Written by April Reinhardt (last updated September 5, 2008)
Caused by the excessive shedding of dead skin cells from the scalp, dandruff can cause self esteem and social problems. As the skin continuously replaces itself, cells push outward, die, and flake away. The skin of the scalp is the same as the skin on the rest of the body, and its skin cells mature and shed about every thirty days. In people with dandruff, skin cells mature and shed every two to seven days, creating large amounts of flaking on the scalp. While mild dandruff can be a nuisance, severe dandruff can be a symptom of a more serious skin problem such as fungal infections, psoriasis, and seborrhoeic dermatitis.
Shampooing more frequently with a mild shampoo to decrease cell buildup and oil will treat mild cases of dandruff. More stubborn cases of dandruff require medicated shampoos to rid the scalp of greasy scales and buildup. Speak with your doctor if you suspect that you may have seborrhoeic dermatitis. If you merely have a bad case of dandruff, you can try an over-the-counter product, such as:
If one brand of shampoo initially loses its effectiveness, you may need to switch brands and try another. Your doctor can also prescribe a medicated shampoo, such as ketoconazole, to help control heavy dandruff. The most effective antifungal, ketoconazole should only be used in cases of severe scaling and flaking.
If you suffer with dandruff, most manufacturers recommend that you use a medicated shampoo daily, allowing the product to lather and sit on the scalp for at least five minutes. Since shampoo and soap residue can exacerbate skin conditions, make sure to rinse thoroughly. Allow your hair to hair dry since using heated blow dryers can cause dry scalp problems. Always brush your hair firmly to carry oils from your scalp to the ends of your hair, but never dig the scalp when combing.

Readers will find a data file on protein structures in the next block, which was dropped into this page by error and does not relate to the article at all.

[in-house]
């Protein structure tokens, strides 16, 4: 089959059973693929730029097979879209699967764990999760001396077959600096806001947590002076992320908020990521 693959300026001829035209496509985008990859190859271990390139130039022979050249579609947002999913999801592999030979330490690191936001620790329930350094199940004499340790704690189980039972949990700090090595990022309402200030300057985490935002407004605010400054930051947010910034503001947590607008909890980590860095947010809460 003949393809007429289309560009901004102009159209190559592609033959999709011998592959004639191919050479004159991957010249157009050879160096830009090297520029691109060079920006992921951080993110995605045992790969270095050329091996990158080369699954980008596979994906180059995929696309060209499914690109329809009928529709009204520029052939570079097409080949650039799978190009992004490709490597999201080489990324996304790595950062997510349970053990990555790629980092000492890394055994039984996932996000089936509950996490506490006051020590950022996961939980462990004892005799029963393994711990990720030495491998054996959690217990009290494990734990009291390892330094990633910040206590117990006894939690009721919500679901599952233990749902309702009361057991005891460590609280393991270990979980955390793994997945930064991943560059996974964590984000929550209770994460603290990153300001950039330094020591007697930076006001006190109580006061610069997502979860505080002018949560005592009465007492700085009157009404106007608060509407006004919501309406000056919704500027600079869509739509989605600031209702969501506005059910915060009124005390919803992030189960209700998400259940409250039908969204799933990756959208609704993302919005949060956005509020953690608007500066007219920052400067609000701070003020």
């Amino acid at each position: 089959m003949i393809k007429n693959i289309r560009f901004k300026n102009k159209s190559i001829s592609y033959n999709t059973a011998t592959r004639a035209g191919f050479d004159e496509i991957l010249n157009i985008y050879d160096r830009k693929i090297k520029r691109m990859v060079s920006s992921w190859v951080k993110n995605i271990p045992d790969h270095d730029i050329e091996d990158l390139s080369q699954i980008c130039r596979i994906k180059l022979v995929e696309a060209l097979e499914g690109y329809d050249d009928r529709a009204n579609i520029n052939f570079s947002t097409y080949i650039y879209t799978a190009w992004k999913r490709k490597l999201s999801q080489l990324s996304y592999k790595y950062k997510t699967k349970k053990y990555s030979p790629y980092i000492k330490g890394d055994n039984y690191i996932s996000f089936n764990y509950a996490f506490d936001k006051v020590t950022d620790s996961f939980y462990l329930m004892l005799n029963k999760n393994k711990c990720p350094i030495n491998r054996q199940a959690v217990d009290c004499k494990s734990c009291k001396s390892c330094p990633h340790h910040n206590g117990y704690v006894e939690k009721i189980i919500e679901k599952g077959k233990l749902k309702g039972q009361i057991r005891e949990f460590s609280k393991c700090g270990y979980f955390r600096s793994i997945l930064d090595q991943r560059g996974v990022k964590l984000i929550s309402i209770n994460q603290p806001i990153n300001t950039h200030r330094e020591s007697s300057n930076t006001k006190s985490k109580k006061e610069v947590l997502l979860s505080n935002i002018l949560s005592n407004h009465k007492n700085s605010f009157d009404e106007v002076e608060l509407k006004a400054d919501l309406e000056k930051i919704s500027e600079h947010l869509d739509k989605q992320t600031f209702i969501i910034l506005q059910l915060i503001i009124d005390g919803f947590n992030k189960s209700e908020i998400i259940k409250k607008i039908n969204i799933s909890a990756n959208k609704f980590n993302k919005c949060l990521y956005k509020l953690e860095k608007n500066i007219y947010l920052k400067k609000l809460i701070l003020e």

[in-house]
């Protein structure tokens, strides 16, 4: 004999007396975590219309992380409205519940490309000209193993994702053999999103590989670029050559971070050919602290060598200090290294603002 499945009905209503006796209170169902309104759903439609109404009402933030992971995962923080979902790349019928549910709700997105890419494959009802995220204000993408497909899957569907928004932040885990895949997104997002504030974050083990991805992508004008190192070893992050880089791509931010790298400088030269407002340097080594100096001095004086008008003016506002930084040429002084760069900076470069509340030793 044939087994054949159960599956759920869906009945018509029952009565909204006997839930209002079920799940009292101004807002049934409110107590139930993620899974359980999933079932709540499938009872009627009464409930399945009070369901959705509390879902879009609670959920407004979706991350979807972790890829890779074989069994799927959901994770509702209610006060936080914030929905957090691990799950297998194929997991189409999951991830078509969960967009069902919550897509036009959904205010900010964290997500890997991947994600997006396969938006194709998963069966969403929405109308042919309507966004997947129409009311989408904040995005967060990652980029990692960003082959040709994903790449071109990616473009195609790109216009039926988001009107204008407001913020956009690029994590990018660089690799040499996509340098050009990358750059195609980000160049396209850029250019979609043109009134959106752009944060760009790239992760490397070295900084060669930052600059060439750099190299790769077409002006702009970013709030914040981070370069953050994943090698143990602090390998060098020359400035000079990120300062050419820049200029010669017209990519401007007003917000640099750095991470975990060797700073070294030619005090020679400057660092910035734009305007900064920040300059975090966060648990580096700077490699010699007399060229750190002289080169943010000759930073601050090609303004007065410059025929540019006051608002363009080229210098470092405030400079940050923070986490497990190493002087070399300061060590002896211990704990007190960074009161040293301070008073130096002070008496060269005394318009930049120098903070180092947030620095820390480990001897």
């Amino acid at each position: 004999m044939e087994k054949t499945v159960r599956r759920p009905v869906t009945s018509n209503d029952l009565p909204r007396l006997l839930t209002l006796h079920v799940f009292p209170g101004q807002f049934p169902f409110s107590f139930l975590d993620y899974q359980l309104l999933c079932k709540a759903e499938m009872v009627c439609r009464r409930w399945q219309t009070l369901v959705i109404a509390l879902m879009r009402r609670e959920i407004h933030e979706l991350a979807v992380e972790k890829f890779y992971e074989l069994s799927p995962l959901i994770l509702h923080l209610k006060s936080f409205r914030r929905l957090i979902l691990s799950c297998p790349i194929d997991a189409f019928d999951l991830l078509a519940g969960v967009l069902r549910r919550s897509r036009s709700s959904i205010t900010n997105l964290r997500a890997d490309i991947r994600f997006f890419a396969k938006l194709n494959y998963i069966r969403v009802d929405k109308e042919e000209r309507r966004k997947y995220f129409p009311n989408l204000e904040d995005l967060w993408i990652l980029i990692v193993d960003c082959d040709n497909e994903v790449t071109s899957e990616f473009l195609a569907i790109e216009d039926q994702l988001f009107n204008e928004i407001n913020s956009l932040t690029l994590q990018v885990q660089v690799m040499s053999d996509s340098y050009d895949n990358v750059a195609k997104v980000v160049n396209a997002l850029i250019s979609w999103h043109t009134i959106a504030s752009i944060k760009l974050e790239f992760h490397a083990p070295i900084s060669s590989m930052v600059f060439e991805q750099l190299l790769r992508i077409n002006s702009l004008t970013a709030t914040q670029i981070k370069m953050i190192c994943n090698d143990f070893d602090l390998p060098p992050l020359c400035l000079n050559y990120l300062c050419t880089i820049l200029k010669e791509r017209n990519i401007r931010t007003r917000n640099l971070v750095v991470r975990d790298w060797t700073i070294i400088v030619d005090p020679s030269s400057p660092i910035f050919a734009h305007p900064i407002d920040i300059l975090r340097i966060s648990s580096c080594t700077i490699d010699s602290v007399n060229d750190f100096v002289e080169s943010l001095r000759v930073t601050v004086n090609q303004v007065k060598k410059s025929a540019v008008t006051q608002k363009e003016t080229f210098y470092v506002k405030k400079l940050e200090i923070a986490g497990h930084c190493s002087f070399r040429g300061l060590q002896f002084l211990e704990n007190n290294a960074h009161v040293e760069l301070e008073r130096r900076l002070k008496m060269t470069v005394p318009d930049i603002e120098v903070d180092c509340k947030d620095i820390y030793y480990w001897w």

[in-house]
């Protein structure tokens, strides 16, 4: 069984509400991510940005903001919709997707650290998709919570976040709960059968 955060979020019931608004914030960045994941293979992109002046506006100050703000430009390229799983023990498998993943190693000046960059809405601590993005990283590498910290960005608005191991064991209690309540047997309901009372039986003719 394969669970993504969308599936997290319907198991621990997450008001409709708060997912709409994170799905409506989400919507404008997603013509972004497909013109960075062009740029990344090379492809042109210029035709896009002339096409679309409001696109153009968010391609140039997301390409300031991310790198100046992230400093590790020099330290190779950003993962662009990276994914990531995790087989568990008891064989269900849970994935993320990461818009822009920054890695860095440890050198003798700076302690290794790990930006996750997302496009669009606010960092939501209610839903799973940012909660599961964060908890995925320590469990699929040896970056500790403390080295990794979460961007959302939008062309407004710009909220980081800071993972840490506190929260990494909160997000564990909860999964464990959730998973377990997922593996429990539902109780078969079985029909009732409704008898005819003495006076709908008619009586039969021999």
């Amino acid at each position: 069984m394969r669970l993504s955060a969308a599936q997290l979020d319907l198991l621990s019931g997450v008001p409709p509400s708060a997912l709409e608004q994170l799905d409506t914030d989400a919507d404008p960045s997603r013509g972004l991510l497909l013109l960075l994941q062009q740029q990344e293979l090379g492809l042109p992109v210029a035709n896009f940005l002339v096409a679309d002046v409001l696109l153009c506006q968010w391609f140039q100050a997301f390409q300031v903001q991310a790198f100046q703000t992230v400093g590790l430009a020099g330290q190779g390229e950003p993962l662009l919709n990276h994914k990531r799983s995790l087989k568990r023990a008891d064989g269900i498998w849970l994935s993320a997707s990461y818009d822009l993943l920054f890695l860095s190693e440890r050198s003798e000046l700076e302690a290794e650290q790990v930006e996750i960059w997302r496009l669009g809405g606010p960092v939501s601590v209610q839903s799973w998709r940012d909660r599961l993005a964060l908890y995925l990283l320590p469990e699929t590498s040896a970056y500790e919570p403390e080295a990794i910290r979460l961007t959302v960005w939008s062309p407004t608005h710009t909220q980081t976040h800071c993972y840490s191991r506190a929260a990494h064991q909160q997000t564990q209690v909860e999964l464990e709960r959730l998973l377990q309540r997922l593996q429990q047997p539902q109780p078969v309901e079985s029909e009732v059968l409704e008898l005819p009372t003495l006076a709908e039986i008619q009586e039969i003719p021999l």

Avoid harsh chemicals and hair dyes if you have severe dandruff, since they tend to dry out the scalp. Improve your nutrition and eat a balanced diet containing fruits, vegetables, protein, and carbohydrates. Take vitamins and supplements formulated specifically for healthy hair and scalp.
If your scalp develops redness, scabbing, or swelling, with patches of oozing fluid, stop using all dandruff products and see your doctor as soon as possible. Such signs can be symptoms of psoriasis or ringworm.
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